The global pandemic has hit many businesses hard, both financially and culturally. And while not all businesses have the capacity to be as flexible as Patagonia just yet, it’s even more important now that employers check in on the wellbeing of their team.
Out of office
As we emerge from what has felt like a never-ending state of lockdown limbo, many of us are starting to return to work. This is a relief for many company owners and employees, keen to get back to business as usual and ride the economic storm together. But it also brings new challenges for employers who need to manage the physical health and mental wellbeing of their teams as they readjust to yet another new norm.
For many employees an extended pause from work has been a totally alien experience. Where some have perhaps enjoyed their time out, others have struggled with the experience and the uncertainty, so employers need to support their teams to ensure a safe, smooth and happy return to the workplace.
Employers need to be mindful of the varying circumstances in which staff may find themselves on their return to the workplace. Many could be suffering with mental health concerns, while others might struggle to adapt to the pace of working life after such a long layoff. Your team is likely to return to work in a multitude of different headspaces. Therefore, clear communication is imperative.
Organising weekly one-to-one check-ins to talk to employees on an individual basis is a constructive way to show that you genuinely care for their wellbeing. It’s also a positive way to remind them that you appreciate their value at the company. Organising group and all-staff meetings could be another supportive way of keeping employees up to date on the company’s future and any upcoming changes. Communication will play a crucial role in reinforcing a sense of unity after an extended time of separation.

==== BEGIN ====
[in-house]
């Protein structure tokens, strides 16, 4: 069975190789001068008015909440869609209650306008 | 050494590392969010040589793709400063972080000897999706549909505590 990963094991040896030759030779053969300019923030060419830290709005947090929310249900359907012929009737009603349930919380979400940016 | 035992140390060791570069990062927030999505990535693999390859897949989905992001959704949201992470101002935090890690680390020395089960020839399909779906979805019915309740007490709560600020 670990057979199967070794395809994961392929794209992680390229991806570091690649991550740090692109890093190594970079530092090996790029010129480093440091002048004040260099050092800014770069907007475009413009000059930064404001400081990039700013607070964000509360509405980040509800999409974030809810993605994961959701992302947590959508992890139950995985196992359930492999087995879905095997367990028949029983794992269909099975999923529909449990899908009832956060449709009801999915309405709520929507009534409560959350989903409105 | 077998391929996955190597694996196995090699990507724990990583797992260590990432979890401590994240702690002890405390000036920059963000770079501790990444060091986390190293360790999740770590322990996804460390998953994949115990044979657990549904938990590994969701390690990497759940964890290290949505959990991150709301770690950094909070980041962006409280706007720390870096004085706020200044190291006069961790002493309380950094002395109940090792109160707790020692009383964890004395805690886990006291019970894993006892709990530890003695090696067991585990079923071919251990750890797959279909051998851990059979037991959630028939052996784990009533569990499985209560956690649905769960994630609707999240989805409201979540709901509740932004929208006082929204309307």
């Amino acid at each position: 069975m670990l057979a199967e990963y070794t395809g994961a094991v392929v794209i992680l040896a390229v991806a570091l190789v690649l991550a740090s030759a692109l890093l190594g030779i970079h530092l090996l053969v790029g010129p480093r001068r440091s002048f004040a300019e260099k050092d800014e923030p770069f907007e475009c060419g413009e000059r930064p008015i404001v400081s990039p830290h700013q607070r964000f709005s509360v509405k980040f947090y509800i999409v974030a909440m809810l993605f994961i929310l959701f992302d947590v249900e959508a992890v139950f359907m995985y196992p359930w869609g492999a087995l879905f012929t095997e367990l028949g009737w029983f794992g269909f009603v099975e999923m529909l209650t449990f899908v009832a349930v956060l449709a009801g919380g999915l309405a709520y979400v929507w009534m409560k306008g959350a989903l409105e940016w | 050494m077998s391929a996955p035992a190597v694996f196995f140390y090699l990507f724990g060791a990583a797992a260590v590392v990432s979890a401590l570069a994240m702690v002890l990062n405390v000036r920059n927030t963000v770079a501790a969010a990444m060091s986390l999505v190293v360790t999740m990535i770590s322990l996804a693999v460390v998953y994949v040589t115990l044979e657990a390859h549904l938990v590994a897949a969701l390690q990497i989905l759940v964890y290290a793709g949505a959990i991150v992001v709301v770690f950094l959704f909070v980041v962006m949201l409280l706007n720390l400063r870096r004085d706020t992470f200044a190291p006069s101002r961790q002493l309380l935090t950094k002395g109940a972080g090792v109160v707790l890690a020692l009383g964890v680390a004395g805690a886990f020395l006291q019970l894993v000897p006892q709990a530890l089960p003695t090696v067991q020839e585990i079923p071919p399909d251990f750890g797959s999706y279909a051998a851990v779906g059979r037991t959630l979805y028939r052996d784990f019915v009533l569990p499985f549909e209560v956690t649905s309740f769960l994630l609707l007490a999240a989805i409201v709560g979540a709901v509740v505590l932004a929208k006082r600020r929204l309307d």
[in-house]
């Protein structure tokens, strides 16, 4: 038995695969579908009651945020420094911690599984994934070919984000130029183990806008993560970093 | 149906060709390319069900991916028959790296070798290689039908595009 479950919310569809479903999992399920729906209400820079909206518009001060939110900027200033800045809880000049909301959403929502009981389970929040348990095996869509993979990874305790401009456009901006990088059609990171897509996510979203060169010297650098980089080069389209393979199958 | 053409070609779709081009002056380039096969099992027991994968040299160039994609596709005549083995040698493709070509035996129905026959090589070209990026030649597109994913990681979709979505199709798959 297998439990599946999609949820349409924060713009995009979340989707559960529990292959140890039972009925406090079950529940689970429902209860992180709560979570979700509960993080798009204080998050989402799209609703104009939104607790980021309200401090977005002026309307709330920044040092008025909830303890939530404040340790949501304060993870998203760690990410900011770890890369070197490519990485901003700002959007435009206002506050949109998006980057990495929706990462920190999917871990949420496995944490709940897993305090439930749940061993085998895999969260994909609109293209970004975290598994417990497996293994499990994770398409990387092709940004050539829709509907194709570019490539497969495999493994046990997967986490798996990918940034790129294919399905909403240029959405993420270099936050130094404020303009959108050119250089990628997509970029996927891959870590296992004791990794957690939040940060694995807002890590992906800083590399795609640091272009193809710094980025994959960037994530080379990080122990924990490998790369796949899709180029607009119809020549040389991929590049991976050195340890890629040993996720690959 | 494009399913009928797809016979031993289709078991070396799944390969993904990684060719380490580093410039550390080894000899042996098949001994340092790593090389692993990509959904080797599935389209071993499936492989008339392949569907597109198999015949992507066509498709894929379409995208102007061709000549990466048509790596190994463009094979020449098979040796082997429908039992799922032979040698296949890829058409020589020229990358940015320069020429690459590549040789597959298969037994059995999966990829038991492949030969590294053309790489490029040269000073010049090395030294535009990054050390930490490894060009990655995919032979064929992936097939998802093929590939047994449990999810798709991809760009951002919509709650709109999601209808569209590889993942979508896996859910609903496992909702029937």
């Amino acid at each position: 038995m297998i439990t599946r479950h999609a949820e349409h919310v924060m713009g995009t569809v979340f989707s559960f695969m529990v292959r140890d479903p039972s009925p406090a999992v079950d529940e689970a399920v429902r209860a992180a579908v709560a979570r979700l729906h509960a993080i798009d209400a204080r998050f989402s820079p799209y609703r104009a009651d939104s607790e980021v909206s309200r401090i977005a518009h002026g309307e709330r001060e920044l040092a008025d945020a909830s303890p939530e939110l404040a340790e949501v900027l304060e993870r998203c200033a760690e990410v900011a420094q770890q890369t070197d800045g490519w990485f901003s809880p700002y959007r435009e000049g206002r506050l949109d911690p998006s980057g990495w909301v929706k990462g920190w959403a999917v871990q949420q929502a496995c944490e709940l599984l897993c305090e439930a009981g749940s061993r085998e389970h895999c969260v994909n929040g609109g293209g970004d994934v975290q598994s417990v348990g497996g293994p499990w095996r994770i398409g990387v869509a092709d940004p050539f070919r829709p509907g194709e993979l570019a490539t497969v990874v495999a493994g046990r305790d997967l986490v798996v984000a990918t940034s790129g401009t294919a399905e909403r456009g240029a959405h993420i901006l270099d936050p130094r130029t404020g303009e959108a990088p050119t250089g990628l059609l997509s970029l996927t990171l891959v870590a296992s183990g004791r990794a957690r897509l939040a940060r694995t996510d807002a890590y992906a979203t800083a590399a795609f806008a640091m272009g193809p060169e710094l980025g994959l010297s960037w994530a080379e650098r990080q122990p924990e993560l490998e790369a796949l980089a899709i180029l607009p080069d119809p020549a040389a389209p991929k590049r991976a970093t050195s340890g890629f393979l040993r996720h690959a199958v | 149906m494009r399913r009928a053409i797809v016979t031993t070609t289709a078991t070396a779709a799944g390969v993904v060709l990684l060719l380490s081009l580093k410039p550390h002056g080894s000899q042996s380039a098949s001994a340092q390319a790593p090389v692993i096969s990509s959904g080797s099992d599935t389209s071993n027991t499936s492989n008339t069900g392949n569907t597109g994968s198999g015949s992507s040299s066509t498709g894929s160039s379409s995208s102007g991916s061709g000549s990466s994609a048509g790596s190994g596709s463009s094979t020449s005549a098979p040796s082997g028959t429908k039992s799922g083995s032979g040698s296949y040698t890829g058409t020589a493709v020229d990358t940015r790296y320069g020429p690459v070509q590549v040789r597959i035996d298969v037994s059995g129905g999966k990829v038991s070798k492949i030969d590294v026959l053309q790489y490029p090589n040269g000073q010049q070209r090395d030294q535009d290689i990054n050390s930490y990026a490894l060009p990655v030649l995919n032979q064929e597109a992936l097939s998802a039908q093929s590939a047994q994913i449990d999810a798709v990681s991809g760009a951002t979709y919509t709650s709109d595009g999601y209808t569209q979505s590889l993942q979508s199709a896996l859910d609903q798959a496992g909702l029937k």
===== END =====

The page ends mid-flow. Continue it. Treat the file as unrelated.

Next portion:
At a time where working from home has become the new norm, reuniting staff who have long been separated should be a cause for celebration — allocate time to rebuild company culture and strengthen staff morale. It’s also important to think about how furloughed and working-from-home staff begin collaborating again. It‘s possible that different circumstances have created feelings of resentment among the team, particularly where some colleagues continued working while others spent a few months away from the job or studying at home. Furloughed staff, on the other hand, may have been feeling the anxiety of job security and an uncertain future. Whether it’s at the pub, in the park or even an away day somewhere new, team building activities are an effective way to restore relationships and confidence, leaving people feeling rejuvenated with a new energy, focus and motivation.
Wellbeing is a fundamental part of our physical and mental health. It enables us to feel happiness, positivity and balance in our busy lives. Helping your team to make small adjustments in their mindset and build new actions into their day-to-day lives can make finding a healthy work-life-balance easier as they adjust to a new norm. Research shows that keeping fit or reconnecting with nature can be beneficial for health and wellbeing. That could be getting outdoors for team walks, offering mindfulness sessions, or even yoga classes, there are many ways that you can support the mental and physical wellbeing of your employees as they return to the workplace.
Recent studies have revealed that one in two people in the UK have reported feeling down, depressed or hopeless about the future due to the COVID-19 crisis. So now, perhaps more than ever, you need to pay close attention to your team’s wellbeing and mental health.